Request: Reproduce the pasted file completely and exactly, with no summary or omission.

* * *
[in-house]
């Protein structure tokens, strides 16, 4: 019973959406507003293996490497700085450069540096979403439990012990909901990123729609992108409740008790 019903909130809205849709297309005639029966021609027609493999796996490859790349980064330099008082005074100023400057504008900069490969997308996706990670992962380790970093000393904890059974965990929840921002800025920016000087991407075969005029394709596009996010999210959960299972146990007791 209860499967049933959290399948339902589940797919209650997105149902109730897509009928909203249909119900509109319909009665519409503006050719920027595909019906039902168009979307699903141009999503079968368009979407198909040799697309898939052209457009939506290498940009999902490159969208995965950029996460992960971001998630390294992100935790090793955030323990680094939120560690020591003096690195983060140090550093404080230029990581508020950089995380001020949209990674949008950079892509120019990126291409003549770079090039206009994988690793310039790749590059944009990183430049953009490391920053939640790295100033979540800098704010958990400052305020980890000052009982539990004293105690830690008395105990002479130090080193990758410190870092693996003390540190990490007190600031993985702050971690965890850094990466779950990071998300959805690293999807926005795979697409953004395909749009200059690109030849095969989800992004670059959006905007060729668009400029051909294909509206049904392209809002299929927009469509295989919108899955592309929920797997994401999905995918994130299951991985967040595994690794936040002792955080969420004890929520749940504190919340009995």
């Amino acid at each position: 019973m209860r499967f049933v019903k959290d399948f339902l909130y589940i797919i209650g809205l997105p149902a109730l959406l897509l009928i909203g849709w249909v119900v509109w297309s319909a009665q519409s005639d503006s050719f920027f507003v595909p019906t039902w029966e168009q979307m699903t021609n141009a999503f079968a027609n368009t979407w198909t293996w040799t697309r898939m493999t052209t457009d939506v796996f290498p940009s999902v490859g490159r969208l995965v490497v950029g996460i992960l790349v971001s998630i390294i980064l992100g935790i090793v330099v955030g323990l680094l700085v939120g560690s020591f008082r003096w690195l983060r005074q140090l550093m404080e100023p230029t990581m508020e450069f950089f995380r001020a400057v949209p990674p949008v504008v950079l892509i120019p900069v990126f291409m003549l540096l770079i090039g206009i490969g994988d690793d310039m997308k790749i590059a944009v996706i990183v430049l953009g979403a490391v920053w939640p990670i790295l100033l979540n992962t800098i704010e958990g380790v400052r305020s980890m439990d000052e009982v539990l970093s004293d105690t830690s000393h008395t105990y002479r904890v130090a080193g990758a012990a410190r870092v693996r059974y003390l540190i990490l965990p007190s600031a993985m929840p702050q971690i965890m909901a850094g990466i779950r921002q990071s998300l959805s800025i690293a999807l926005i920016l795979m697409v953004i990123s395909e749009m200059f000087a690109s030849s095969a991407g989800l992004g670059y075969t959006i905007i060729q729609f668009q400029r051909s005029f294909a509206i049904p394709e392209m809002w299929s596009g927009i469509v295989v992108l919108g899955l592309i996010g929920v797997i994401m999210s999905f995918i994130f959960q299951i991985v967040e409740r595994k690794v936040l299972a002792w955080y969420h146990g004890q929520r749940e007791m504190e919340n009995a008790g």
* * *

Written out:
[in-house]
């Protein structure tokens, strides 16, 4: 019973959406507003293996490497700085450069540096979403439990012990909901990123729609992108409740008790 019903909130809205849709297309005639029966021609027609493999796996490859790349980064330099008082005074100023400057504008900069490969997308996706990670992962380790970093000393904890059974965990929840921002800025920016000087991407075969005029394709596009996010999210959960299972146990007791 209860499967049933959290399948339902589940797919209650997105149902109730897509009928909203249909119900509109319909009665519409503006050719920027595909019906039902168009979307699903141009999503079968368009979407198909040799697309898939052209457009939506290498940009999902490159969208995965950029996460992960971001998630390294992100935790090793955030323990680094939120560690020591003096690195983060140090550093404080230029990581508020950089995380001020949209990674949008950079892509120019990126291409003549770079090039206009994988690793310039790749590059944009990183430049953009490391920053939640790295100033979540800098704010958990400052305020980890000052009982539990004293105690830690008395105990002479130090080193990758410190870092693996003390540190990490007190600031993985702050971690965890850094990466779950990071998300959805690293999807926005795979697409953004395909749009200059690109030849095969989800992004670059959006905007060729668009400029051909294909509206049904392209809002299929927009469509295989919108899955592309929920797997994401999905995918994130299951991985967040595994690794936040002792955080969420004890929520749940504190919340009995």
């Amino acid at each position: 019973m209860r499967f049933v019903k959290d399948f339902l909130y589940i797919i209650g809205l997105p149902a109730l959406l897509l009928i909203g849709w249909v119900v509109w297309s319909a009665q519409s005639d503006s050719f920027f507003v595909p019906t039902w029966e168009q979307m699903t021609n141009a999503f079968a027609n368009t979407w198909t293996w040799t697309r898939m493999t052209t457009d939506v796996f290498p940009s999902v490859g490159r969208l995965v490497v950029g996460i992960l790349v971001s998630i390294i980064l992100g935790i090793v330099v955030g323990l680094l700085v939120g560690s020591f008082r003096w690195l983060r005074q140090l550093m404080e100023p230029t990581m508020e450069f950089f995380r001020a400057v949209p990674p949008v504008v950079l892509i120019p900069v990126f291409m003549l540096l770079i090039g206009i490969g994988d690793d310039m997308k790749i590059a944009v996706i990183v430049l953009g979403a490391v920053w939640p990670i790295l100033l979540n992962t800098i704010e958990g380790v400052r305020s980890m439990d000052e009982v539990l970093s004293d105690t830690s000393h008395t105990y002479r904890v130090a080193g990758a012990a410190r870092v693996r059974y003390l540190i990490l965990p007190s600031a993985m929840p702050q971690i965890m909901a850094g990466i779950r921002q990071s998300l959805s800025i690293a999807l926005i920016l795979m697409v953004i990123s395909e749009m200059f000087a690109s030849s095969a991407g989800l992004g670059y075969t959006i905007i060729q729609f668009q400029r051909s005029f294909a509206i049904p394709e392209m809002w299929s596009g927009i469509v295989v992108l919108g899955l592309i996010g929920v797997i994401m999210s999905f995918i994130f959960q299951i991985v967040e409740r595994k690794v936040l299972a002792w955080y969420h146990g004890q929520r749940e007791m504190e919340n009995a008790g």